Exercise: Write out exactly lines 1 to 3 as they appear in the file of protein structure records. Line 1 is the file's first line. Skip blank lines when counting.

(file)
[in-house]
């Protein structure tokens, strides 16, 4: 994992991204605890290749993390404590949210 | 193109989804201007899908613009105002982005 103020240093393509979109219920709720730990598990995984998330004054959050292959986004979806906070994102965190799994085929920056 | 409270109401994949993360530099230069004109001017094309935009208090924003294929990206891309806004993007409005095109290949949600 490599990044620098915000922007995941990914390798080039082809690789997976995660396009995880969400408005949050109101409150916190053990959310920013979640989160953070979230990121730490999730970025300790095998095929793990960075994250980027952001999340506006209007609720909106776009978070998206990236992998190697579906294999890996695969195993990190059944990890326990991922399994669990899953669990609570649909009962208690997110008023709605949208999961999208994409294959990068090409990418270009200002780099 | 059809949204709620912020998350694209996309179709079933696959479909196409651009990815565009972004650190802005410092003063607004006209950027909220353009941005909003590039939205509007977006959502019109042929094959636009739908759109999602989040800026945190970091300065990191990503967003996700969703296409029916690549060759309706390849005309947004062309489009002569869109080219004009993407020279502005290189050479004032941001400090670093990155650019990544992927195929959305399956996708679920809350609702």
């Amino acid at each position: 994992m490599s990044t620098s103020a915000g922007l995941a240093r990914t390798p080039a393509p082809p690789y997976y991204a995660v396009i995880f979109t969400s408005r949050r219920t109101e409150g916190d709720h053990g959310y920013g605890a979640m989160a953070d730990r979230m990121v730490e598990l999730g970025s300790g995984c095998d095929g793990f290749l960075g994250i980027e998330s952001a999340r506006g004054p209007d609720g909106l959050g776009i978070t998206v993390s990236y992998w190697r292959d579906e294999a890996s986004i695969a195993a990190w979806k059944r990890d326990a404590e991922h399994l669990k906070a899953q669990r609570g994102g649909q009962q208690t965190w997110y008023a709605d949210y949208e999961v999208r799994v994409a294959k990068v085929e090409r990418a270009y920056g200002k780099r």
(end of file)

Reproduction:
[in-house]
């Protein structure tokens, strides 16, 4: 994992991204605890290749993390404590949210 | 193109989804201007899908613009105002982005 103020240093393509979109219920709720730990598990995984998330004054959050292959986004979806906070994102965190799994085929920056 | 409270109401994949993360530099230069004109001017094309935009208090924003294929990206891309806004993007409005095109290949949600 490599990044620098915000922007995941990914390798080039082809690789997976995660396009995880969400408005949050109101409150916190053990959310920013979640989160953070979230990121730490999730970025300790095998095929793990960075994250980027952001999340506006209007609720909106776009978070998206990236992998190697579906294999890996695969195993990190059944990890326990991922399994669990899953669990609570649909009962208690997110008023709605949208999961999208994409294959990068090409990418270009200002780099 | 059809949204709620912020998350694209996309179709079933696959479909196409651009990815565009972004650190802005410092003063607004006209950027909220353009941005909003590039939205509007977006959502019109042929094959636009739908759109999602989040800026945190970091300065990191990503967003996700969703296409029916690549060759309706390849005309947004062309489009002569869109080219004009993407020279502005290189050479004032941001400090670093990155650019990544992927195929959305399956996708679920809350609702």
């Amino acid at each position: 994992m490599s990044t620098s103020a915000g922007l995941a240093r990914t390798p080039a393509p082809p690789y997976y991204a995660v396009i995880f979109t969400s408005r949050r219920t109101e409150g916190d709720h053990g959310y920013g605890a979640m989160a953070d730990r979230m990121v730490e598990l999730g970025s300790g995984c095998d095929g793990f290749l960075g994250i980027e998330s952001a999340r506006g004054p209007d609720g909106l959050g776009i978070t998206v993390s990236y992998w190697r292959d579906e294999a890996s986004i695969a195993a990190w979806k059944r990890d326990a404590e991922h399994l669990k906070a899953q669990r609570g994102g649909q009962q208690t965190w997110y008023a709605d949210y949208e999961v999208r799994v994409a294959k990068v085929e090409r990418a270009y920056g200002k780099r």